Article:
Issue number two, and this one, it is a little trickier, because growth always has a positive connotation. We all want to grow, companies want to grow. The faster the rate at which earnings grow, the better. So here’s the thing with growth. Although it does have a positive connotation, you can always grow a little faster if you invest a little bit more capital. But as a manager what you need to see, and what your holders would like you to see, is that the capital invested actually gets an appropriate return. And we already know what we call an appropriate return, a return that is higher than the cost of raising the funds to invest in, in all the projects that the company does. Now we are looking at it, at the company from way up above. So we’re not looking now at individual projects as we’ve done in the session before. Now we are looking at the whole package, the whole thing that the corporation produces. All the products, all the services, everything the corporation does, and the return that it gets on the whole operations. And now we need to compare the, the return of those projects, the return of this company operating with the cost of raising the funds in order for this company to operate. And so, the, the second important thing and the typical mistake is growing for the sake of growing. Growth by itself is not enough. What you need to earn is an appropriate return on the capital that you invest. Now let me just give you a quick example here. So this is a quote from a little report on Mackenzie. It is really on valuation, but at the beginning of that, it actually touches upon the issue of growth and returns. It says, it is common sense, growth requires investment and if the investment does not yield an adequate return over the cost of capital, it will not create shareholder value. Executives, who do not pay attention to both growth and returns on capital, run the risk of not creating value for shareholders. That is exactly where we are going. We are not trying to say that growth per se is bad. Growth for the sake of growth is bad. If you want to grow the company because you want to be bigger so you have more power and so you actually have you know, more corporate jets and more beautiful headquarters and what have you. That may be good for the manager but it may not, may not necessarily be good for the shareholders. So, we don’t want to grow just for the sake of growth. Corporations should grow, but they should be investing the capital at a rate that is consistent with beating the cost of raising that capital in the in, in the first place. So, remember that the, the second point here is two common managerial mistakes, one is focusing too much on the short term, the other is growing for the sake of growing. And what they have in common is that both of them go against what we’re trying to discuss in this session, which is trying to create value for shareholders in the long term. And again, remember point number one, we’re trying to create value for shareholders, but we will not be able to do that without taking into account the interest of all the other stakeholders that have something to say in the process of value creation. Third and final point of this sort of underlying issues that we mentioned before. And, and, the we, here we need to make a distinction between two things that are similar, but they’re actually very different. One thing is, what we really want to do. And, and what we really want to do is invest the capital that were raised in good projects, and, you know, what we call the good project we already know. It is a project that has a positive net present value. So, this session is not about going back and evaluating different projects. This session is not about deciding whether we should invest in it or, or invest in that. We know the rules that we need to use in order to decide should we invest or not. Should we invest in a, or should we invest in b? So this is not about what we want to do, we want to invest in good projects. The, aim of the discussion of this session, the ultimate goal that we are trying to discuss is, how do we actually get there? How do we get executives to actually deliver the value that shareholders expect? And the reason that we need to pose this question, is because of that principal-agent problem that we talked about before. Principals, shareholders would like managers, agents, to do with their capital, something that is very clear to get the highest possible return. Now, that may be great for the shareholders, but the question is, is that the best thing for managers? If the goals of these two are not the same, then what managers’ end up doing may be good for them and not necessarily good for the shareholders. So, as we said before, this whole issue of corporate value creation is very much linked to the principle agent problem. How do we give the agent, the managers, the right incentives to do exactly what the principles, the shareholders want them to do? And that implies that we basically need two things. First, we need to be able to obtain periodic feedback. And the reason we want to obtain periodic feedback is, is very clear. Remember that when we run an NPV calculation, we say, you know, we are considering investing in this project, we have tried to foresee. That is the keyword; we try to foresee, to forecast what the cash flows are going to be. We run our net present value, if it is positive, then we go ahead and invest in this project. But remember, we decide to go into this project on the basis of what I expect to happen in the future on the basis of an expectation. Then I need to evaluate, because what I expected, I may be very optimistic, and I may have put a lot of capital in a project in which the expectations are great, but then it turns out actually to be a flop. And, and, you know, I’m, I’m sure you can think of many companies that have gone through blunders like that. You know, we invest a lot in this project and then we realize nobody wanted to buy this product, or nobody wanted to buy this service. So, we need to evaluate over and over and over again, how are we doing. Are the expectations that we have, are they being met or not. Maybe we are doing better, maybe we are doing worse, but we need to be able to evaluate how the corporation is doing over time. Remember the NPV is like taking a picture. At one moment in time you make a decision based on what you know you have to put in today in terms of capital, and what you expect to get in the future. And on the basis of that you say I go ahead or I don’t go ahead for this project. Well, our problem now is a little different. Our problem now is actually monitoring whether over time the corporation is creating value or, or not. So, point number one, we need to be able to obtain periodic feedback, annual, quarterly feedback on how the corporation is doing. Issue number two is, how we actually create the appropriating incentives. How we actually motivate the managers to do exactly what shareholders would like them to do. And that goes to the heart of what you might’ve heard about us, at VBM. VBM stands for Value-based management, and there is many ways of defining this. And if you asked ten different people they will probably give you ten different definitions. But Value-ba man, based management at the end of the day, is two things. Number one is trying to find a variable that you can use to determine whether a corporation is creating or destroying value. And, and I’m saying trying to find a variable because, you know, there are many different consulting companies offering you different things. Offering ways of saying, you know, this is the way you should measure whether you are creating or destroying value. Then there is a competitor and say no, no, we actually have a better way. So there’s not just one way. There is more than one way to measure whether a company’s creating value or not. But value based management, first step is basically to find a variable that we think it possibly measures whether we’re creating or destroying value. And step two or part two of VBM is basically linking that variable, whatever it is, in our case, we’re going to use EVA, or economic value add added. Linking that variable to the compensation of executives. In other words, if we find a variable that appropriately captures whether we are creating or destroying value, we want to set up a compensation system. So that the more of this variable the executives create, then the higher their compensation is going to be. In other words, the more value they create, the higher their compensation is going to be. So VBM, Value-based management is all about that. Is how do I measure whether I’m create, creating or destroying value, and how do I compensate executives so that they actually have the incentives to create more and more and more and more value over time.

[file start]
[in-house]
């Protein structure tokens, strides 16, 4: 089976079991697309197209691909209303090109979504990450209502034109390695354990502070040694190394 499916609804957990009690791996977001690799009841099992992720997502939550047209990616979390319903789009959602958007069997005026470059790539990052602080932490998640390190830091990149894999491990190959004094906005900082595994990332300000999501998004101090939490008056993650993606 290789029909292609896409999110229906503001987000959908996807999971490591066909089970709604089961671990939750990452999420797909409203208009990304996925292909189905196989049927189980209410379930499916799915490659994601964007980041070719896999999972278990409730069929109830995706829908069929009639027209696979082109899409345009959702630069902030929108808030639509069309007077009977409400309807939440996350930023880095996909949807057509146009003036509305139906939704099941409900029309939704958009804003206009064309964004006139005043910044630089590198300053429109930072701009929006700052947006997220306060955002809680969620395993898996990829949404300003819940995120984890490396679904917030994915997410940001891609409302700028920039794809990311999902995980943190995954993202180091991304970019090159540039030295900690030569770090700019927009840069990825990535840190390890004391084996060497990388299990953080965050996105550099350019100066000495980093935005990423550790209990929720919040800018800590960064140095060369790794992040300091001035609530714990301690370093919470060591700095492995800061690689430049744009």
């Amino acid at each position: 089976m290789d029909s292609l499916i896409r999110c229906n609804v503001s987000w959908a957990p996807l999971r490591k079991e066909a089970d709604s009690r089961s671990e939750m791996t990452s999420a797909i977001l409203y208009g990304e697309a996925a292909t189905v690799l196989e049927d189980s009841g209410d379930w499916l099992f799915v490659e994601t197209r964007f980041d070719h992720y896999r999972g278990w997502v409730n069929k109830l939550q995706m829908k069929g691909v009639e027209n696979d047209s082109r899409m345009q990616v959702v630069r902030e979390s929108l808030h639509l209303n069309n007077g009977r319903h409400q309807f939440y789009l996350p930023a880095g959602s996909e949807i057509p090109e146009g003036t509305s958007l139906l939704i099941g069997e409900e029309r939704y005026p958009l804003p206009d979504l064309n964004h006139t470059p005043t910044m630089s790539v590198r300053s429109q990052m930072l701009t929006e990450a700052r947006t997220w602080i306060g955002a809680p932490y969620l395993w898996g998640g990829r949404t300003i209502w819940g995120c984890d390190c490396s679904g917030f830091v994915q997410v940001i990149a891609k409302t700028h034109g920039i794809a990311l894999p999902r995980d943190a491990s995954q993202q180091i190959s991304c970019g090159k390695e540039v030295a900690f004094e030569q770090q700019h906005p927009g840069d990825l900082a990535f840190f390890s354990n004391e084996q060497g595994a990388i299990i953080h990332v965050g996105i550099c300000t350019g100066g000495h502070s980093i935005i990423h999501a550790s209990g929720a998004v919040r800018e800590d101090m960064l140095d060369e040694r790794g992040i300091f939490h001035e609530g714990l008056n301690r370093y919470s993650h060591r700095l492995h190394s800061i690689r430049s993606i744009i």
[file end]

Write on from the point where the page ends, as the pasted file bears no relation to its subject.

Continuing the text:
AdminCorporate FinanceCreating or Destroying Value Two managerial mistakes that we tend to see a lot in practice, and, and believe it or not there's actually the both of them have been very widely documented, particularly the first one. Mistake number one, focusing in the short term, and particularly in announcements that have to do with...Investment analysis basics